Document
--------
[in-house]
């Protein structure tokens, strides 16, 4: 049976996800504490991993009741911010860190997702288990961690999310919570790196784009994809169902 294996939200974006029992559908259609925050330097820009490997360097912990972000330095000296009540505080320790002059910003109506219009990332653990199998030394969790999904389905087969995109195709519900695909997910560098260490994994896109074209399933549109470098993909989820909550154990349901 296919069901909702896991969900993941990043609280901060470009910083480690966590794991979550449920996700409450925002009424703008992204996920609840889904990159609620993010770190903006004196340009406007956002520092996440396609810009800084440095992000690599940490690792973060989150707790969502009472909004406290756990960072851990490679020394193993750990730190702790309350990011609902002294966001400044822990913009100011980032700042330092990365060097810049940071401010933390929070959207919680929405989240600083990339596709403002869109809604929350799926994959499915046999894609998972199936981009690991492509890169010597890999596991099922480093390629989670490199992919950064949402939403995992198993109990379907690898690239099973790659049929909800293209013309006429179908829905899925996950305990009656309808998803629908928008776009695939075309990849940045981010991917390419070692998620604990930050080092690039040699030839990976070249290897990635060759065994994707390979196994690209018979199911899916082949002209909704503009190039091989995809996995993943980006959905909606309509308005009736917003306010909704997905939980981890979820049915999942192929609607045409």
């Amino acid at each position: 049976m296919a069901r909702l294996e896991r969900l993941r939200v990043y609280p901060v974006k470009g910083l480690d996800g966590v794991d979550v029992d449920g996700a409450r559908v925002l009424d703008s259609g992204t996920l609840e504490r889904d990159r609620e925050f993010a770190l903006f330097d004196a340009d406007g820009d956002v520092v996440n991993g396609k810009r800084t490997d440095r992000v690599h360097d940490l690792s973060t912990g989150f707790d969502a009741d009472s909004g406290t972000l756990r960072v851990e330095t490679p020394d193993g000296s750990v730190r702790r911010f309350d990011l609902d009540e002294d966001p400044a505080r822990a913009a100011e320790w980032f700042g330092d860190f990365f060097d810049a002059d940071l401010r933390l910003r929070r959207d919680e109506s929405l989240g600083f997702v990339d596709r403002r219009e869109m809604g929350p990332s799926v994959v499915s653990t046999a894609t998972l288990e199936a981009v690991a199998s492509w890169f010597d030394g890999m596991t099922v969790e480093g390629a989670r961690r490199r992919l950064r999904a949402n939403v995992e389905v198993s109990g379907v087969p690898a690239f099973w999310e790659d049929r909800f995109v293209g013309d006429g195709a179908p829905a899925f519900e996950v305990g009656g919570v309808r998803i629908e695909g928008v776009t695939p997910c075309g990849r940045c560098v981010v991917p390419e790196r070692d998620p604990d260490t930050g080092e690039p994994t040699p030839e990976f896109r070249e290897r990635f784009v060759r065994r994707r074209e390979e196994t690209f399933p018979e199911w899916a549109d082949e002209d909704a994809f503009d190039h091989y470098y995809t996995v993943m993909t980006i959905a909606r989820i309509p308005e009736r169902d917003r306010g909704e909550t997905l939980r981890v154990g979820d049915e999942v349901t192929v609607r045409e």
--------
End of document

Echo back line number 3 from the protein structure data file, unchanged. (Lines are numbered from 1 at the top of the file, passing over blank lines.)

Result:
């Amino acid at each position: 049976m296919a069901r909702l294996e896991r969900l993941r939200v990043y609280p901060v974006k470009g910083l480690d996800g966590v794991d979550v029992d449920g996700a409450r559908v925002l009424d703008s259609g992204t996920l609840e504490r889904d990159r609620e925050f993010a770190l903006f330097d004196a340009d406007g820009d956002v520092v996440n991993g396609k810009r800084t490997d440095r992000v690599h360097d940490l690792s973060t912990g989150f707790d969502a009741d009472s909004g406290t972000l756990r960072v851990e330095t490679p020394d193993g000296s750990v730190r702790r911010f309350d990011l609902d009540e002294d966001p400044a505080r822990a913009a100011e320790w980032f700042g330092d860190f990365f060097d810049a002059d940071l401010r933390l910003r929070r959207d919680e109506s929405l989240g600083f997702v990339d596709r403002r219009e869109m809604g929350p990332s799926v994959v499915s653990t046999a894609t998972l288990e199936a981009v690991a199998s492509w890169f010597d030394g890999m596991t099922v969790e480093g390629a989670r961690r490199r992919l950064r999904a949402n939403v995992e389905v198993s109990g379907v087969p690898a690239f099973w999310e790659d049929r909800f995109v293209g013309d006429g195709a179908p829905a899925f519900e996950v305990g009656g919570v309808r998803i629908e695909g928008v776009t695939p997910c075309g990849r940045c560098v981010v991917p390419e790196r070692d998620p604990d260490t930050g080092e690039p994994t040699p030839e990976f896109r070249e290897r990635f784009v060759r065994r994707r074209e390979e196994t690209f399933p018979e199911w899916a549109d082949e002209d909704a994809f503009d190039h091989y470098y995809t996995v993943m993909t980006i959905a909606r989820i309509p308005e009736r169902d917003r306010g909704e909550t997905l939980r981890v154990g979820d049915e999942v349901t192929v609607r045409e």